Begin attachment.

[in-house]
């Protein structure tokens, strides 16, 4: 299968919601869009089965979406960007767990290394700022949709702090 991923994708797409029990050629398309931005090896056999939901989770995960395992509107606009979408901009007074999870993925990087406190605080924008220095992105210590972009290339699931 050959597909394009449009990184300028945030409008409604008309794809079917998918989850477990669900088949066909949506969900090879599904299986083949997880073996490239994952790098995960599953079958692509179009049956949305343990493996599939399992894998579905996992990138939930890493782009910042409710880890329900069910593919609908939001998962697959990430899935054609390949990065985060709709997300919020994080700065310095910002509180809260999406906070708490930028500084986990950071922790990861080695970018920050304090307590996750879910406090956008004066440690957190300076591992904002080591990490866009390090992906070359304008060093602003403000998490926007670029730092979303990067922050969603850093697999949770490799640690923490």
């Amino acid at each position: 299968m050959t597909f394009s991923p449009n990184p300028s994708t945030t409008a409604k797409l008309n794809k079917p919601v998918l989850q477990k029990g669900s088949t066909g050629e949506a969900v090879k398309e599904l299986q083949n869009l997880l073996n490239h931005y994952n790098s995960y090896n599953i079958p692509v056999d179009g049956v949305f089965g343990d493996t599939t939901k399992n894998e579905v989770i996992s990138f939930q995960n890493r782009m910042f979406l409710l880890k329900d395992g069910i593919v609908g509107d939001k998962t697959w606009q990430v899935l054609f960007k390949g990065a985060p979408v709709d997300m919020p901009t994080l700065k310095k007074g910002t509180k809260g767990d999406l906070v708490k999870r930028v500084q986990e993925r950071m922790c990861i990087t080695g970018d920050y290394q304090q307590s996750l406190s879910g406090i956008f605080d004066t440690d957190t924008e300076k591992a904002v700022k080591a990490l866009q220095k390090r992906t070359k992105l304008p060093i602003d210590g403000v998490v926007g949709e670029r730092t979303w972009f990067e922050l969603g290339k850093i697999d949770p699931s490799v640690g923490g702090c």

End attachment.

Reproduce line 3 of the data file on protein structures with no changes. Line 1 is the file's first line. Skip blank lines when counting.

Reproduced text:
């Amino acid at each position: 299968m050959t597909f394009s991923p449009n990184p300028s994708t945030t409008a409604k797409l008309n794809k079917p919601v998918l989850q477990k029990g669900s088949t066909g050629e949506a969900v090879k398309e599904l299986q083949n869009l997880l073996n490239h931005y994952n790098s995960y090896n599953i079958p692509v056999d179009g049956v949305f089965g343990d493996t599939t939901k399992n894998e579905v989770i996992s990138f939930q995960n890493r782009m910042f979406l409710l880890k329900d395992g069910i593919v609908g509107d939001k998962t697959w606009q990430v899935l054609f960007k390949g990065a985060p979408v709709d997300m919020p901009t994080l700065k310095k007074g910002t509180k809260g767990d999406l906070v708490k999870r930028v500084q986990e993925r950071m922790c990861i990087t080695g970018d920050y290394q304090q307590s996750l406190s879910g406090i956008f605080d004066t440690d957190t924008e300076k591992a904002v700022k080591a990490l866009q220095k390090r992906t070359k992105l304008p060093i602003d210590g403000v998490v926007g949709e670029r730092t979303w972009f990067e922050l969603g290339k850093i697999d949770p699931s490799v640690g923490g702090c």